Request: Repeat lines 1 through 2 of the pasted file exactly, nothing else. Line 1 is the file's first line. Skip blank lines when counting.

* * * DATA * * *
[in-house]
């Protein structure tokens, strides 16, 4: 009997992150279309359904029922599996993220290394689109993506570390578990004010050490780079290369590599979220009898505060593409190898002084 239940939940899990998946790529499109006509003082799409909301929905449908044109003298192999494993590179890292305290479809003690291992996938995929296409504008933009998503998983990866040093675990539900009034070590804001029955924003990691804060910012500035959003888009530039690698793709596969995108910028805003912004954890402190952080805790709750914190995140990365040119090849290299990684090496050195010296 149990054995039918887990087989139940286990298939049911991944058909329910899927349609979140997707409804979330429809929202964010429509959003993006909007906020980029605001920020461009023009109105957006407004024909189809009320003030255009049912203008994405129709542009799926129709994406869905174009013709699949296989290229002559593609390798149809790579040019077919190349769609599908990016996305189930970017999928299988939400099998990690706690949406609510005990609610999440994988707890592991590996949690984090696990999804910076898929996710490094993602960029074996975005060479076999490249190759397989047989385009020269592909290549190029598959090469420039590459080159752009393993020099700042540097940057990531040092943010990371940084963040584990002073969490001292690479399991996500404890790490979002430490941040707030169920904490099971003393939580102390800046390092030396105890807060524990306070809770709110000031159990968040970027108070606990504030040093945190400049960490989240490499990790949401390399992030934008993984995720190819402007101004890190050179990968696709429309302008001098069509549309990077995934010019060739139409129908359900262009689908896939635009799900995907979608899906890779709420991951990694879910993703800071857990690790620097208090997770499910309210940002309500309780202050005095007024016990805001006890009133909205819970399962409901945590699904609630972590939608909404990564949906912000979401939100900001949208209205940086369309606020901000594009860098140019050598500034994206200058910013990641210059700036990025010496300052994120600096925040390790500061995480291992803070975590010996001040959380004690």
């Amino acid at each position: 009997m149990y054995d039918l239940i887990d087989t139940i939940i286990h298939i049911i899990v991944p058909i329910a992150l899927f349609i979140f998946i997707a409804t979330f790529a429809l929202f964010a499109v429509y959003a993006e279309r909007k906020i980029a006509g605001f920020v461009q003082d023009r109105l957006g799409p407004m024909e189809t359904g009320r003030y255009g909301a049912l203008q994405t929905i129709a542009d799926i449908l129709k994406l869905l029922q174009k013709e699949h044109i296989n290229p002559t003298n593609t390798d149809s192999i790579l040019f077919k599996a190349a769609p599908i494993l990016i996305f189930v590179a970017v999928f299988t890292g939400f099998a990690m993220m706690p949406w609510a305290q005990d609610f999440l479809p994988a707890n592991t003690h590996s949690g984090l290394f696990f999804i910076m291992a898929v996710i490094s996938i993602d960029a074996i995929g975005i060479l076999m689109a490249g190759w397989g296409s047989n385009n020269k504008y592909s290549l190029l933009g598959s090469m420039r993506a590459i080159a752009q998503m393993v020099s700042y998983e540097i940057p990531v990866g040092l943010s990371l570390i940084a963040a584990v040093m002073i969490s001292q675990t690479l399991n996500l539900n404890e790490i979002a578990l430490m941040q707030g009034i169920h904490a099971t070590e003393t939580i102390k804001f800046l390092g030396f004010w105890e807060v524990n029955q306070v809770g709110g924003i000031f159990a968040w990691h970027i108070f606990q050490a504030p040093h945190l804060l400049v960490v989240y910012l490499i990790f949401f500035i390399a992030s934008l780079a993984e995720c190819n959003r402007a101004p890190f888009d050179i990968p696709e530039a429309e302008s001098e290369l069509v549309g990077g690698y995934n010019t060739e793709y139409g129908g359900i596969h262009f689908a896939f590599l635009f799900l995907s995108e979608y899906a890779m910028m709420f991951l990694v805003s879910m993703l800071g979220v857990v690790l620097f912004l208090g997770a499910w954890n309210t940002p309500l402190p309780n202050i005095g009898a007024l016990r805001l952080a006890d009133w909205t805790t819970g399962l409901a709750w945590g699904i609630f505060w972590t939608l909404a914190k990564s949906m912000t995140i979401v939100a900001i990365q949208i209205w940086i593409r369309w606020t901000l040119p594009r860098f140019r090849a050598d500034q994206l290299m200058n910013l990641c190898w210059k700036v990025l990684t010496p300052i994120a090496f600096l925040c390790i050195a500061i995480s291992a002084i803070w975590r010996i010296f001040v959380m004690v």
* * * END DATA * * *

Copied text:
[in-house]
């Protein structure tokens, strides 16, 4: 009997992150279309359904029922599996993220290394689109993506570390578990004010050490780079290369590599979220009898505060593409190898002084 239940939940899990998946790529499109006509003082799409909301929905449908044109003298192999494993590179890292305290479809003690291992996938995929296409504008933009998503998983990866040093675990539900009034070590804001029955924003990691804060910012500035959003888009530039690698793709596969995108910028805003912004954890402190952080805790709750914190995140990365040119090849290299990684090496050195010296 149990054995039918887990087989139940286990298939049911991944058909329910899927349609979140997707409804979330429809929202964010429509959003993006909007906020980029605001920020461009023009109105957006407004024909189809009320003030255009049912203008994405129709542009799926129709994406869905174009013709699949296989290229002559593609390798149809790579040019077919190349769609599908990016996305189930970017999928299988939400099998990690706690949406609510005990609610999440994988707890592991590996949690984090696990999804910076898929996710490094993602960029074996975005060479076999490249190759397989047989385009020269592909290549190029598959090469420039590459080159752009393993020099700042540097940057990531040092943010990371940084963040584990002073969490001292690479399991996500404890790490979002430490941040707030169920904490099971003393939580102390800046390092030396105890807060524990306070809770709110000031159990968040970027108070606990504030040093945190400049960490989240490499990790949401390399992030934008993984995720190819402007101004890190050179990968696709429309302008001098069509549309990077995934010019060739139409129908359900262009689908896939635009799900995907979608899906890779709420991951990694879910993703800071857990690790620097208090997770499910309210940002309500309780202050005095007024016990805001006890009133909205819970399962409901945590699904609630972590939608909404990564949906912000979401939100900001949208209205940086369309606020901000594009860098140019050598500034994206200058910013990641210059700036990025010496300052994120600096925040390790500061995480291992803070975590010996001040959380004690």